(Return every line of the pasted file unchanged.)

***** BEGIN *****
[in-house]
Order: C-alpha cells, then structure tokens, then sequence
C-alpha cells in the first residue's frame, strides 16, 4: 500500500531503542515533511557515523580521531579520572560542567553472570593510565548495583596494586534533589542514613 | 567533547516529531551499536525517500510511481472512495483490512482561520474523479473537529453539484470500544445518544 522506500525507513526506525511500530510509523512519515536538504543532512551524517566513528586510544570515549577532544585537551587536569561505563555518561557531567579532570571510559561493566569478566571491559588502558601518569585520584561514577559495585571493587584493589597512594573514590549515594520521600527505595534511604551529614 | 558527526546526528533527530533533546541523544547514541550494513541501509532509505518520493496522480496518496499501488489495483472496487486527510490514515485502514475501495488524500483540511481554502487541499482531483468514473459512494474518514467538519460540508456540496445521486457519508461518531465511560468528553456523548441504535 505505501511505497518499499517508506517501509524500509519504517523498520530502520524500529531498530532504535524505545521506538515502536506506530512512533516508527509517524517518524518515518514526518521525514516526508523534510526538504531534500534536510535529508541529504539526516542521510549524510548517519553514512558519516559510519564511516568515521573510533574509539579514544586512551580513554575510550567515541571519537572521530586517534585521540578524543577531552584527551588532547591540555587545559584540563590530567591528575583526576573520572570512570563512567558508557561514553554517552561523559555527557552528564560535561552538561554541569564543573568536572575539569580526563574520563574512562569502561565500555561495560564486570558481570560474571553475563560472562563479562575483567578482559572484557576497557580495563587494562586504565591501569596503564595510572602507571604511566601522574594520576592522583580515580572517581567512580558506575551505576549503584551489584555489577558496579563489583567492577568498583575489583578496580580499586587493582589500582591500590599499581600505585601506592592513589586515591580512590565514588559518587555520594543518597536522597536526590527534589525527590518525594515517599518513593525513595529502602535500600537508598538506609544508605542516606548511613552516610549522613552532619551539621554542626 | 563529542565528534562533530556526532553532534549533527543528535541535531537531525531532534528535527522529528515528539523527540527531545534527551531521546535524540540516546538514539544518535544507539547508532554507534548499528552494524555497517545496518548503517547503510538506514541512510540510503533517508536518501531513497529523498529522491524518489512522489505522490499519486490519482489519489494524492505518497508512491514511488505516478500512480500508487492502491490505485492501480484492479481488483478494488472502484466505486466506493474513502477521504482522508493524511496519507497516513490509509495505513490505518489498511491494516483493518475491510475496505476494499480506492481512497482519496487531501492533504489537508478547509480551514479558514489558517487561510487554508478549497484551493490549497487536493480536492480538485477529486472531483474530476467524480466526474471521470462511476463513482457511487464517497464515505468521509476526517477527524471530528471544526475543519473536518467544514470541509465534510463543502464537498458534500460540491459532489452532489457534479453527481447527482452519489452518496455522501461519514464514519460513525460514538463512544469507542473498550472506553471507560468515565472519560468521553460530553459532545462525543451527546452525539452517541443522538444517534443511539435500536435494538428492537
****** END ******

[in-house]
Order: C-alpha cells, then structure tokens, then sequence
C-alpha cells in the first residue's frame, strides 16, 4: 500500500531503542515533511557515523580521531579520572560542567553472570593510565548495583596494586534533589542514613 | 567533547516529531551499536525517500510511481472512495483490512482561520474523479473537529453539484470500544445518544 522506500525507513526506525511500530510509523512519515536538504543532512551524517566513528586510544570515549577532544585537551587536569561505563555518561557531567579532570571510559561493566569478566571491559588502558601518569585520584561514577559495585571493587584493589597512594573514590549515594520521600527505595534511604551529614 | 558527526546526528533527530533533546541523544547514541550494513541501509532509505518520493496522480496518496499501488489495483472496487486527510490514515485502514475501495488524500483540511481554502487541499482531483468514473459512494474518514467538519460540508456540496445521486457519508461518531465511560468528553456523548441504535 505505501511505497518499499517508506517501509524500509519504517523498520530502520524500529531498530532504535524505545521506538515502536506506530512512533516508527509517524517518524518515518514526518521525514516526508523534510526538504531534500534536510535529508541529504539526516542521510549524510548517519553514512558519516559510519564511516568515521573510533574509539579514544586512551580513554575510550567515541571519537572521530586517534585521540578524543577531552584527551588532547591540555587545559584540563590530567591528575583526576573520572570512570563512567558508557561514553554517552561523559555527557552528564560535561552538561554541569564543573568536572575539569580526563574520563574512562569502561565500555561495560564486570558481570560474571553475563560472562563479562575483567578482559572484557576497557580495563587494562586504565591501569596503564595510572602507571604511566601522574594520576592522583580515580572517581567512580558506575551505576549503584551489584555489577558496579563489583567492577568498583575489583578496580580499586587493582589500582591500590599499581600505585601506592592513589586515591580512590565514588559518587555520594543518597536522597536526590527534589525527590518525594515517599518513593525513595529502602535500600537508598538506609544508605542516606548511613552516610549522613552532619551539621554542626 | 563529542565528534562533530556526532553532534549533527543528535541535531537531525531532534528535527522529528515528539523527540527531545534527551531521546535524540540516546538514539544518535544507539547508532554507534548499528552494524555497517545496518548503517547503510538506514541512510540510503533517508536518501531513497529523498529522491524518489512522489505522490499519486490519482489519489494524492505518497508512491514511488505516478500512480500508487492502491490505485492501480484492479481488483478494488472502484466505486466506493474513502477521504482522508493524511496519507497516513490509509495505513490505518489498511491494516483493518475491510475496505476494499480506492481512497482519496487531501492533504489537508478547509480551514479558514489558517487561510487554508478549497484551493490549497487536493480536492480538485477529486472531483474530476467524480466526474471521470462511476463513482457511487464517497464515505468521509476526517477527524471530528471544526475543519473536518467544514470541509465534510463543502464537498458534500460540491459532489452532489457534479453527481447527482452519489452518496455522501461519514464514519460513525460514538463512544469507542473498550472506553471507560468515565472519560468521553460530553459532545462525543451527546452525539452517541443522538444517534443511539435500536435494538428492537